We reported on Saturday that the Finn was ordered to tape over a tribute to his hero James Hunt because it broke some of the sport's commercial protocols.

But Reuters news agency reports that Bernie Ecclestone's company, FOM, had a change of heart, perhaps after the direct intervention of the F1 chief executive.

"You have to ask FOM or Bernie," Raikkonen said on Saturday. "I don't know the story and I have no interest in going to ask them."

Trulli happy to be out of tire-dominated F1
(GMM) Jarno Trulli insists he has no regrets in the wake of his formula one career.

Two years after his 256-grand prix career ended, the 38-year-old Italian will take in the Monaco grand prix on Sunday — the scene of his one and only race win in 2004.

Asked if he is sorry to no longer be on the grid, Trulli told Italy's La Stampa: "Not a bit.

"Now all you hear is engineers telling the drivers to slow down, to look after the tires, to be careful. This is really formula one?

"I was shouted at only to 'push, push, push'. I'm glad to not be there anymore," he insisted.

Di Resta angry with Force India after qualifying
(GMM) Paul di Resta let his temper slip in Monaco after qualifying a poorly seventeenth.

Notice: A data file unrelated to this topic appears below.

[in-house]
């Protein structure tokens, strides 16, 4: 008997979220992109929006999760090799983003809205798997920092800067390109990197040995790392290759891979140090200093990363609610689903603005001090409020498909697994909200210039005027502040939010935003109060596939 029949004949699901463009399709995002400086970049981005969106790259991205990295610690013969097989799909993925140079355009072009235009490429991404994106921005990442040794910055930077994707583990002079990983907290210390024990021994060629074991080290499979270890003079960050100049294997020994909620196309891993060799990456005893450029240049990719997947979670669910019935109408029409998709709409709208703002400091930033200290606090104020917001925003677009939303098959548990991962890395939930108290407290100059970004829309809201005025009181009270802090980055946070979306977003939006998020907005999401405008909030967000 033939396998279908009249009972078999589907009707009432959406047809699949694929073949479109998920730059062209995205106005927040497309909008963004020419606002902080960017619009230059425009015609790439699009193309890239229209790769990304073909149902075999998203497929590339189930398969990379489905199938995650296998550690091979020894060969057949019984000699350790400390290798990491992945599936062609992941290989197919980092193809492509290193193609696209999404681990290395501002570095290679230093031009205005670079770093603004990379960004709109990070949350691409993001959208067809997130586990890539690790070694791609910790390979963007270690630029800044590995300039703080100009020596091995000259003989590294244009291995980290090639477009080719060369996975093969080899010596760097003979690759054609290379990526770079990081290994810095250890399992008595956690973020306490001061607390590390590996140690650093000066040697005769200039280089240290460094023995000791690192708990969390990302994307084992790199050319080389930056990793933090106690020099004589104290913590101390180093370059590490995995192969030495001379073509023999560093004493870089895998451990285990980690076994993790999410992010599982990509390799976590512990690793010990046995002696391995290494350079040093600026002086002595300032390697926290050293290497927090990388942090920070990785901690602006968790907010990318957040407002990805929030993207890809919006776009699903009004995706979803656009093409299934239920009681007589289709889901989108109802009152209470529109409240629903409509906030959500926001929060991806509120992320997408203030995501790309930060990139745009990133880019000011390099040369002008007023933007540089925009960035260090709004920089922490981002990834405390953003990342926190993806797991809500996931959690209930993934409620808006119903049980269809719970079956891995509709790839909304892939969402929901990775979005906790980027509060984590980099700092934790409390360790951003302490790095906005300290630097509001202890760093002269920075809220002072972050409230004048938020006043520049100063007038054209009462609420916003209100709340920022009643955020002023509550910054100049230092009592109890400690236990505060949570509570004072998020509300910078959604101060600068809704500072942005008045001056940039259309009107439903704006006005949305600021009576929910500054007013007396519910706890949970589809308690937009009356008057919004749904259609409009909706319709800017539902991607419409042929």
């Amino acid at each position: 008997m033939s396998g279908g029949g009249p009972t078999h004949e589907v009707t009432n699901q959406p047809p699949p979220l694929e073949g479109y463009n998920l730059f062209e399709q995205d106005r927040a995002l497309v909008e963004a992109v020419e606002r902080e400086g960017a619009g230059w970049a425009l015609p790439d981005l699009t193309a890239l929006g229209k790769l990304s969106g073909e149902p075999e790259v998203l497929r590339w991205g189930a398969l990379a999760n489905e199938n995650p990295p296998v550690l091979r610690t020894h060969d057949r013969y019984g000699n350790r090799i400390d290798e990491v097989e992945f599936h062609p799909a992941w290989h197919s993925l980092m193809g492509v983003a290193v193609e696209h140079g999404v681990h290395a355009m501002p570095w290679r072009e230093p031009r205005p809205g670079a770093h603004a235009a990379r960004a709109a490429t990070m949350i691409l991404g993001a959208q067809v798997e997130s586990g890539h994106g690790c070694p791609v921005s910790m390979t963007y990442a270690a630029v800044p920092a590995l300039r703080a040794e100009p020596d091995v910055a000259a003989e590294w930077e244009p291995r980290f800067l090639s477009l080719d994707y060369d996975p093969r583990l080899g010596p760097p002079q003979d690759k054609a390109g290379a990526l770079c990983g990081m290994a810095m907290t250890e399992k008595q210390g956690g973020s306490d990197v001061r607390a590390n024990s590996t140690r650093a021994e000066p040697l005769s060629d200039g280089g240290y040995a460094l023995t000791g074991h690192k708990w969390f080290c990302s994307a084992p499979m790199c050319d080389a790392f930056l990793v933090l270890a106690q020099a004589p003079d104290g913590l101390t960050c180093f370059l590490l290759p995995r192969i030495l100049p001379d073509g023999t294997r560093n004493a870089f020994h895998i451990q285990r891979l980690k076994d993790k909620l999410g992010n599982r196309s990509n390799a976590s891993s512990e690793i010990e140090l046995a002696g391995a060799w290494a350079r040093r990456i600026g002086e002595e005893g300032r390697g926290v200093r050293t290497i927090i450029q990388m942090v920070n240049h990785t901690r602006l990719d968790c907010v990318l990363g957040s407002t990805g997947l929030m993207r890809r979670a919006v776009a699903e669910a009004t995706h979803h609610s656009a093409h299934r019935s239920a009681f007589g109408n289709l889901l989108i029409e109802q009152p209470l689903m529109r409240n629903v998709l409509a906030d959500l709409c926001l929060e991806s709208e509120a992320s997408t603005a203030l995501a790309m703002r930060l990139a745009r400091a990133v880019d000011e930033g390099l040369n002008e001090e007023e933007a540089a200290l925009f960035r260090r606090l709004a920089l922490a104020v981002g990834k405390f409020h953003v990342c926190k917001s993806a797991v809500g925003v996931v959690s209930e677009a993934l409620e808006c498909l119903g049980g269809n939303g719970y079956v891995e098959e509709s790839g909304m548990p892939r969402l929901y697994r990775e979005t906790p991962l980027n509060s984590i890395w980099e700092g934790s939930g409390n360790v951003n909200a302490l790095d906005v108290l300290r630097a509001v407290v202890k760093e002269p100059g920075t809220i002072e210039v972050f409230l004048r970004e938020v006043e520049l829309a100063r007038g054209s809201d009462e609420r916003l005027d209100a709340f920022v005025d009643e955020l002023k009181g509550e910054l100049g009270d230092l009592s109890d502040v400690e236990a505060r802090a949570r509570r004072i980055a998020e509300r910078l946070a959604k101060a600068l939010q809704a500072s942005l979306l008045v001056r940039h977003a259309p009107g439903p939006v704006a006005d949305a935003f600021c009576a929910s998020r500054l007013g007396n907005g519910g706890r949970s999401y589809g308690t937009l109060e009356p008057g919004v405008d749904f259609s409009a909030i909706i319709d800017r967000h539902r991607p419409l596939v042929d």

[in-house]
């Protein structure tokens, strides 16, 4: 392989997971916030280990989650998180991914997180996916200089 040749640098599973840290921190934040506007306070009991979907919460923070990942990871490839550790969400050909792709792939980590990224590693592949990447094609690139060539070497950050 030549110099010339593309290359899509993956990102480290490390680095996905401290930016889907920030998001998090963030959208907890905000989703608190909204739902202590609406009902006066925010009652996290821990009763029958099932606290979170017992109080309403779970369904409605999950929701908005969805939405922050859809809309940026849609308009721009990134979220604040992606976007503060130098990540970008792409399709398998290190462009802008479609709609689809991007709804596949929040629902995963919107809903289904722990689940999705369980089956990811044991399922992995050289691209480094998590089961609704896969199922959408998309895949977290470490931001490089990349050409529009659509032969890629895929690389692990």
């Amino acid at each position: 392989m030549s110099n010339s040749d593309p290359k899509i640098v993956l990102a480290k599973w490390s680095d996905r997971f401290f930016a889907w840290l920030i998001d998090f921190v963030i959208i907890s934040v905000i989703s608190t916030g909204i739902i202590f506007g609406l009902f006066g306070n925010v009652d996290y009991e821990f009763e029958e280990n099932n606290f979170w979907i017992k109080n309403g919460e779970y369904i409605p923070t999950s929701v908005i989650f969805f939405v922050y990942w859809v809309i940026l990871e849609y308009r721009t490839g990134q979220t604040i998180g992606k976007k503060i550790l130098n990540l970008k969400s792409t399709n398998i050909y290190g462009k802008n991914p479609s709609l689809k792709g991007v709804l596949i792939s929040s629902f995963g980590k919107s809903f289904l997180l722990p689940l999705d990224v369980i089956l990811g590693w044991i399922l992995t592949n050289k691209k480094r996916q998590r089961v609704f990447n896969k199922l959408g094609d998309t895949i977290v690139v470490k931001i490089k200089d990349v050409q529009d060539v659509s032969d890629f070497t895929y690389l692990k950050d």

In the sister car, Adrian Sutil went all the way through to the top-ten shootout, leaving Scot di Resta furious with Force India.

"You're joking!" the 27-year-old fumed on the radio.

"The tires were working fine for me, the team failed to bring me in," he told the media afterwards.

He is quoted by the Mirror: "I don't want to say too much because I'll probably say something I shouldn't."

Gary Anderson, a former F1 technical director and now BBC pundit, reacted: "Paul has a habit of pushing it on to the team and he needs to tidy that up a little bit.

"I don't think he should point the finger so easily."

Team boss Vijay Mallya, however, was apologetic.

"I would like to apologize because Paul was incredibly quick and we missed our chance," he said.

Most teams struggling to survive – Fernley